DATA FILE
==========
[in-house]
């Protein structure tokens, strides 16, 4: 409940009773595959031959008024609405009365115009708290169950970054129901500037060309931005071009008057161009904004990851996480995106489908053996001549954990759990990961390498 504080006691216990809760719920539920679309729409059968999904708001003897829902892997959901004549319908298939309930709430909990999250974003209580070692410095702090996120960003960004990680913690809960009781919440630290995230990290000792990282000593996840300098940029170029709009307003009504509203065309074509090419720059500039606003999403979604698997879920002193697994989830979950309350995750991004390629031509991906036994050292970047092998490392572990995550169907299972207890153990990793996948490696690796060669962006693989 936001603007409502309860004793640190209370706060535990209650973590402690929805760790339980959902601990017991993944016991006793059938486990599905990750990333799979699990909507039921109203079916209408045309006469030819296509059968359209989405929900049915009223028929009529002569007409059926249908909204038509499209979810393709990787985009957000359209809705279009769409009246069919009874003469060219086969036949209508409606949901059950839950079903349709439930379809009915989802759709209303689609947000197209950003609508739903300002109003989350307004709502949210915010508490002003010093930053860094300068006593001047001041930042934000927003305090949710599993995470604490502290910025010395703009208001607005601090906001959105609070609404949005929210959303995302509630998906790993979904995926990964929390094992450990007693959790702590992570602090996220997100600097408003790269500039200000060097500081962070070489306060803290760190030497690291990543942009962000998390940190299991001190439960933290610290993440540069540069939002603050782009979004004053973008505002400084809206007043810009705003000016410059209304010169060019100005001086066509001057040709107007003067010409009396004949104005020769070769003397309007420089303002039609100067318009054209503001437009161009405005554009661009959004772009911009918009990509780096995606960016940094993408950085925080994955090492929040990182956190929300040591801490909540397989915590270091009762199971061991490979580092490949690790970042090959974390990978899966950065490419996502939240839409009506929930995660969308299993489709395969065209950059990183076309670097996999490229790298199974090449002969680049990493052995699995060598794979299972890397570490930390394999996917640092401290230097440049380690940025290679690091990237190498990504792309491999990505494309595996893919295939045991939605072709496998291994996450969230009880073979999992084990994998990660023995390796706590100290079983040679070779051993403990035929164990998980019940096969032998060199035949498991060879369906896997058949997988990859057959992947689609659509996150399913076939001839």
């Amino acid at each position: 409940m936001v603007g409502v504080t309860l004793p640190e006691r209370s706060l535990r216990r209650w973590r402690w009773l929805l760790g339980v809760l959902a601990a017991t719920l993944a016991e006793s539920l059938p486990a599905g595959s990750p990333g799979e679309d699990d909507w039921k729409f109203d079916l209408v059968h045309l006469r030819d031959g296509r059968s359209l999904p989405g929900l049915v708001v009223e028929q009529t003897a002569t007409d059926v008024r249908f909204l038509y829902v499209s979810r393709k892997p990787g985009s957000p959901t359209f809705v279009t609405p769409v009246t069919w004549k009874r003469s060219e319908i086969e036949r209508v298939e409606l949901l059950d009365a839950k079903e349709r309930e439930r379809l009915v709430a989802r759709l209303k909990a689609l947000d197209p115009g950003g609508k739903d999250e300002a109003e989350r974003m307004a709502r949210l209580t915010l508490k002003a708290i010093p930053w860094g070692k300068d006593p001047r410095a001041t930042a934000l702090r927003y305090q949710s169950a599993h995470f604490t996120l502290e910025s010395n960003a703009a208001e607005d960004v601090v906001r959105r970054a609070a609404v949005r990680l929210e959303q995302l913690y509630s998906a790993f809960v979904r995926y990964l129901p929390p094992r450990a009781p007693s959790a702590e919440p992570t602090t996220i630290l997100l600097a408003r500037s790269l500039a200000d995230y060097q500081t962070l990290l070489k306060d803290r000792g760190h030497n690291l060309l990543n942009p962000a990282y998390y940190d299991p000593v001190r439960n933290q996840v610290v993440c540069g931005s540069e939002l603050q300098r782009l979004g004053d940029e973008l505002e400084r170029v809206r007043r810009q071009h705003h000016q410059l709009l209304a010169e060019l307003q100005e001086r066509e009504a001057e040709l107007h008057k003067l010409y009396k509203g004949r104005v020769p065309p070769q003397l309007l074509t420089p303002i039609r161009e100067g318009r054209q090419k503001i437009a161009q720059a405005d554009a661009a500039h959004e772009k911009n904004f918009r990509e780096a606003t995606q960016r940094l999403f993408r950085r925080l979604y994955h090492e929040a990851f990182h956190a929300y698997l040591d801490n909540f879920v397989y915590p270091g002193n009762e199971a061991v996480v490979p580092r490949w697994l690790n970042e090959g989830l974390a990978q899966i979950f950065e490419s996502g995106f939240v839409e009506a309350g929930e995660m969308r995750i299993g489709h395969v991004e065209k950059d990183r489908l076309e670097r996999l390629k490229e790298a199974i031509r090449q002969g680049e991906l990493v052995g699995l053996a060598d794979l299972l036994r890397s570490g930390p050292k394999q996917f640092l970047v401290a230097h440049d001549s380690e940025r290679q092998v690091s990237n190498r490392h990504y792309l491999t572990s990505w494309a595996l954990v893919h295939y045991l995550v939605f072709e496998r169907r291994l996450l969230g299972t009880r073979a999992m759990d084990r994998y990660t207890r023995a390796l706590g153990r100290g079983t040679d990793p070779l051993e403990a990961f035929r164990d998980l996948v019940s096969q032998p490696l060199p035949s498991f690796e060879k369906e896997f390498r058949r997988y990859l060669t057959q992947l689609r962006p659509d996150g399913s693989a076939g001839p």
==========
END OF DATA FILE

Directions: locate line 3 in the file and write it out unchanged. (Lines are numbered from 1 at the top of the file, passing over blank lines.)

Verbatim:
């Amino acid at each position: 409940m936001v603007g409502v504080t309860l004793p640190e006691r209370s706060l535990r216990r209650w973590r402690w009773l929805l760790g339980v809760l959902a601990a017991t719920l993944a016991e006793s539920l059938p486990a599905g595959s990750p990333g799979e679309d699990d909507w039921k729409f109203d079916l209408v059968h045309l006469r030819d031959g296509r059968s359209l999904p989405g929900l049915v708001v009223e028929q009529t003897a002569t007409d059926v008024r249908f909204l038509y829902v499209s979810r393709k892997p990787g985009s957000p959901t359209f809705v279009t609405p769409v009246t069919w004549k009874r003469s060219e319908i086969e036949r209508v298939e409606l949901l059950d009365a839950k079903e349709r309930e439930r379809l009915v709430a989802r759709l209303k909990a689609l947000d197209p115009g950003g609508k739903d999250e300002a109003e989350r974003m307004a709502r949210l209580t915010l508490k002003a708290i010093p930053w860094g070692k300068d006593p001047r410095a001041t930042a934000l702090r927003y305090q949710s169950a599993h995470f604490t996120l502290e910025s010395n960003a703009a208001e607005d960004v601090v906001r959105r970054a609070a609404v949005r990680l929210e959303q995302l913690y509630s998906a790993f809960v979904r995926y990964l129901p929390p094992r450990a009781p007693s959790a702590e919440p992570t602090t996220i630290l997100l600097a408003r500037s790269l500039a200000d995230y060097q500081t962070l990290l070489k306060d803290r000792g760190h030497n690291l060309l990543n942009p962000a990282y998390y940190d299991p000593v001190r439960n933290q996840v610290v993440c540069g931005s540069e939002l603050q300098r782009l979004g004053d940029e973008l505002e400084r170029v809206r007043r810009q071009h705003h000016q410059l709009l209304a010169e060019l307003q100005e001086r066509e009504a001057e040709l107007h008057k003067l010409y009396k509203g004949r104005v020769p065309p070769q003397l309007l074509t420089p303002i039609r161009e100067g318009r054209q090419k503001i437009a161009q720059a405005d554009a661009a500039h959004e772009k911009n904004f918009r990509e780096a606003t995606q960016r940094l999403f993408r950085r925080l979604y994955h090492e929040a990851f990182h956190a929300y698997l040591d801490n909540f879920v397989y915590p270091g002193n009762e199971a061991v996480v490979p580092r490949w697994l690790n970042e090959g989830l974390a990978q899966i979950f950065e490419s996502g995106f939240v839409e009506a309350g929930e995660m969308r995750i299993g489709h395969v991004e065209k950059d990183r489908l076309e670097r996999l390629k490229e790298a199974i031509r090449q002969g680049e991906l990493v052995g699995l053996a060598d794979l299972l036994r890397s570490g930390p050292k394999q996917f640092l970047v401290a230097h440049d001549s380690e940025r290679q092998v690091s990237n190498r490392h990504y792309l491999t572990s990505w494309a595996l954990v893919h295939y045991l995550v939605f072709e496998r169907r291994l996450l969230g299972t009880r073979a999992m759990d084990r994998y990660t207890r023995a390796l706590g153990r100290g079983t040679d990793p070779l051993e403990a990961f035929r164990d998980l996948v019940s096969q032998p490696l060199p035949s498991f690796e060879k369906e896997f390498r058949r997988y990859l060669t057959q992947l689609r962006p659509d996150g399913s693989a076939g001839p």